Course DescriptionsEngl 100: Exposition and ArgumentEngl 101: English for International StudentsEngl 200: Literary StudiesEnglish 200: Literary Studies--Language, Form, InspirationEnglish 200: Literary Studies--Crime FictionEnglish 200: Literary Studies--Utopian/ Dystopian LiteratureEnglish 200: Literary Studies--Into the WildEnglish 200: Literary Studies--Banned Books and Novel IdeasEnglish 200: Literary Studies--Horrible Husbands and Wicked WivesEnglish 200: Literary Studies--Innocence and ExperienceEngl 231: Film AestheticsEngl 300: Introduction to Professional WritingEngl 301: Introduction to Creative WritingEngl 310: Introduction to Technical WritingEngl 321: Intermediate CompositionEngl 365/565*: Studies in American LiteratureEngl 380/ 580*: Topics in WritingEngl 386: Internship in EnglishEngl 389: Teaching English to Speakers of Other LanguagesEngl 390/590: Topics in LiteratureEngl 396/596: Traditions of Giving and Serving in American LifeEngl 400: New Literacies, Cultures, and Technologies of WritingEngl 401: American Literature 1English 402: American Literature 2Engl 405/505*: Masterpieces of World LiteratureEngl 408/508: Methods of Literary Criticism and ResearchEngl 409/509: Literature of the Medieval PeriodEngl 410/510: ShakespeareEngl 420/520: Literature of the Sixteenth and Seventeenth CenturiesEngl 423: Short Story WritingEngl 424: Poetry WritingEngl 425: Creative NonfictionEngl 430/530: Literature of the Restoration and Eighteenth CenturyEng 431: Advanced CompositionEngl 441/541: History of the English LanguageEngl 442/542: Modern English GrammarEngl 443/543: Introduction to LinguisticsEngl 450/550: British Literature of the Nineteenth CenturyEngl 456: The NovelEngl 460/560: Twentieth-Century DramaEngl 470/570: Twentieth-Century FictionEngl 475/575: Twentieth Century PoetryEngl 478: Literature for ChildrenEngl 479/ 579: Literature for AdolescentsEngl 481: Cooperative Education in English 1Engl 482-483: Cooperative Education in English II-IIIEngl 489: The Teaching of EnglishEngl 491: Seminar in Professional WritingEngl 492: Seminar in WritingEngl 493: Seminar in EnglishEngl 495*: Independent Study in EnglishEngl 497: Honors Work in EnglishEngl 498: Honors Candicacy in EnglishEngl 609: Theory and Practice of Expository WritingLS 610: Seminar in HumanitiesEnglish 610: Studies in Nineteenth-Century British LiteratureEngl 615: Shakespeare and His ContemporariesEngl 635: Studies in American Literature

Cr. 3


This course will focus on close readings of major and representative American writers from the Colonial period to the Civil War. The historical and cultural context in which these artists worked will be provided by lecture and oral reports; however, the themes and styles of their literature will be the primary focus of our discussions. Among the writers to be considered are Edwards, Bradstreet, Franklin, Freneau, Cooper, Irving, Emerson, Thoreau, Poe, Hawthorne, and Melville.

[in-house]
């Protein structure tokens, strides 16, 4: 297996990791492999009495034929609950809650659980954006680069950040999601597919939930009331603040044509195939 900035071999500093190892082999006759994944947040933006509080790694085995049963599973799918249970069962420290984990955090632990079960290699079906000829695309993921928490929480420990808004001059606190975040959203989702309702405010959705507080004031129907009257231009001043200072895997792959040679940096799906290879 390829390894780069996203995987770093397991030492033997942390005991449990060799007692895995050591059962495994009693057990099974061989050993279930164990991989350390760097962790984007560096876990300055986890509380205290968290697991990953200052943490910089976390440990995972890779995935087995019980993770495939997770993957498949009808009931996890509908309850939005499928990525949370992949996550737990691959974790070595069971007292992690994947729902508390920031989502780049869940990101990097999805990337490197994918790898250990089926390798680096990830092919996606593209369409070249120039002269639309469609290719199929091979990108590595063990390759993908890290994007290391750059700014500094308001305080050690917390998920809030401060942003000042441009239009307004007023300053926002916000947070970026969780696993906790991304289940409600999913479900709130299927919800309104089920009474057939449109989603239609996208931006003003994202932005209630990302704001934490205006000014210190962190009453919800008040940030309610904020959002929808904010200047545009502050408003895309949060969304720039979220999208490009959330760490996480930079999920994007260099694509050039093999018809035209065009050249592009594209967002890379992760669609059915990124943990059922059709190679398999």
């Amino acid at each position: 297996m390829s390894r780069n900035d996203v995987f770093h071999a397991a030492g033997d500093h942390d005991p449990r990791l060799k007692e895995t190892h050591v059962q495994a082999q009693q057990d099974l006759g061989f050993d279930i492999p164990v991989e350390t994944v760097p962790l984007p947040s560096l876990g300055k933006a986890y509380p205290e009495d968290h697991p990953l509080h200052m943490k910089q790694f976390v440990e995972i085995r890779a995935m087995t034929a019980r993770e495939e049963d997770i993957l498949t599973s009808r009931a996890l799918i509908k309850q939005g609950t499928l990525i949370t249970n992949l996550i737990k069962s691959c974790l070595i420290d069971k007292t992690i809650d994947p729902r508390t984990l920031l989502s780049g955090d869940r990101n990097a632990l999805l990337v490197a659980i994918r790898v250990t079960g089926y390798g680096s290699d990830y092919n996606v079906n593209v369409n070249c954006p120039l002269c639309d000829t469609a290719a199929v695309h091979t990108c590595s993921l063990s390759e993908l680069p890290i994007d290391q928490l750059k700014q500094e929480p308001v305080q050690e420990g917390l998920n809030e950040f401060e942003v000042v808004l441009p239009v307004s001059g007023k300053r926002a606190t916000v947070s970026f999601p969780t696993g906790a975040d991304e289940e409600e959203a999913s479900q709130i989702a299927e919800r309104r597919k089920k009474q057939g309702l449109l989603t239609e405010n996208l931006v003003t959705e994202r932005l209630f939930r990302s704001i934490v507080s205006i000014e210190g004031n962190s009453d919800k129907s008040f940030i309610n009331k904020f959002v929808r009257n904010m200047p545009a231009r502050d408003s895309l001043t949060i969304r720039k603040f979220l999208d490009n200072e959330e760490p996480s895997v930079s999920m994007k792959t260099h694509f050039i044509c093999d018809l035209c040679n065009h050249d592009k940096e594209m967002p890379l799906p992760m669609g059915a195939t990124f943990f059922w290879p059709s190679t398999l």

Beyond an oral report, students will be required to take two unit exams and a comprehensive final exam. Students may choose to write two critical essays of five to seven pages or one longer paper of ten to twelve pages.


A survey of American authors from the Colonial Period to the beginning of the Civil War, with the following objectives: first, to examine the cultural and intellectual roots of American literature back to their European, African, and native American origins; second, to follow from first blossom to first fruits the emergence of distinctly American writers and styles of writing; third, to study how American authors represented what it meant to be an American, once a sense of the national as well as regional identities began to emerge; and finally, to examine how seminal works of Early American literature shaped, reflected, critiqued, or sought to demolish many of the ideas we have and hold dear about ourselves as Americans. From the very beginning, America has been a meeting place of many cultures, sometimes in concert, more often in conflict, and our reading list will reflect that historical reality, hopefully giving us new ways to come to terms with it.

To reach these objectives, students will be expected to participate actively in classroom discussions and projects, write several short papers, and take a midterm and a final examination.